The May 25 Maoist attack using a 25-kg explosive device in Darba has added impetus to the UPA government's plan to acquire state-of-the-art ground penetration radars from the US to detect buried improvised explosive devices (IEDs ) in low-intensity conflict zones.
The acquisition of ultra wide band microwave radars, which can detect a seven-feet underground IED, was discussed during the Indo-US homeland security dialogue last week, home ministry sources said. "Washington is more than willing to sell the high-tech radars to New Delhi for use by security forces," they added. Delegates to the meeting were led by home minister Sushilkumar Shinde and his American counterpart Janet Napolitano.
While Indian para-military forces still use hand-held metal detectors or mine sweepers to open roads for traffic in insurgency-affected zones, the US radar -- mounted on an IED-proof vehicle (like Husky or Stryker) -- scans the road ahead, jams the device's frequency and gives a 3D picture of the buried ordnance.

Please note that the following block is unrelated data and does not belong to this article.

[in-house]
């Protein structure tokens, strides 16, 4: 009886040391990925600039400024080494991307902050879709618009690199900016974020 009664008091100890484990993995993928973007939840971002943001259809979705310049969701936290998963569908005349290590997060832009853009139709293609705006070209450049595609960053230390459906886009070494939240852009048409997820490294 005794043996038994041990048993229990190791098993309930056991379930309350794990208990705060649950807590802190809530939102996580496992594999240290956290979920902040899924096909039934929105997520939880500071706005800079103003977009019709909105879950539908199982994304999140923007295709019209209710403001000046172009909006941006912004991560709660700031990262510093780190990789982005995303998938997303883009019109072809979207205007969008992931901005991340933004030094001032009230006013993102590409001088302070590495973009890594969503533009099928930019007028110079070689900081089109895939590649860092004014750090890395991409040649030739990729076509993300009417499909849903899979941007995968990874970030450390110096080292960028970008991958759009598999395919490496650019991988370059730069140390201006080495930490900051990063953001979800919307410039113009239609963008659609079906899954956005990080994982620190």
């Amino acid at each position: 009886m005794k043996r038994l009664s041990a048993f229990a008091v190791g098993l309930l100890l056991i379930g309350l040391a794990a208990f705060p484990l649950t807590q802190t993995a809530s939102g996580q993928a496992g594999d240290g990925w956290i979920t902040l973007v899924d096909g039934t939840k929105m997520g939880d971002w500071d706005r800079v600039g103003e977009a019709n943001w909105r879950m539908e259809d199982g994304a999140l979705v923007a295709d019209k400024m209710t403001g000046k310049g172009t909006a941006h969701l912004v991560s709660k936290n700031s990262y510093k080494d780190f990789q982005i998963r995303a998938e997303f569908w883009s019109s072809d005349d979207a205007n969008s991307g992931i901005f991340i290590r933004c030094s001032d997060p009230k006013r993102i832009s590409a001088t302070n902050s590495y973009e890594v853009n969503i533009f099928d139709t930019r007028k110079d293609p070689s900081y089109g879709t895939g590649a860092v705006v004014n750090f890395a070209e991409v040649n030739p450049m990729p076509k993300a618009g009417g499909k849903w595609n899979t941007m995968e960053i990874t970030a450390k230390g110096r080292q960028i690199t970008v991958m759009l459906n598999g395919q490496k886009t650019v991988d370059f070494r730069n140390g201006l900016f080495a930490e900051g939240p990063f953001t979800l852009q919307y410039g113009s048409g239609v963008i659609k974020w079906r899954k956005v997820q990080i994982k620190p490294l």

The US GPR, developed after a billion-dollar research, has successfully tackled IEDs in Afghanistan and Iraq. "The GPR will be extremely effective in areas afflicted by the left-wing extremists as Maoists typically bury huge IEDs under the roads and trigger them off through remote or wire detonation. The IED used in the May 25 attack was made of ammonium nitrate and hidden under the road," a senior ministry official said.
It is learnt that New Delhi will acquire these radars through the foreign direct military sales route after the radar's trials in Indian conditions. Two Virginia-based companies are market leaders in the segment and have supplied IED detection radars to the US Army.
The US is also willing to supply port scanners so that explosives and nuclear , biological or chemicals weapons do not make their way disguised as imports into India. This hi-tech equipment, which can scan a truck at one go, will be housed at major ports across the country.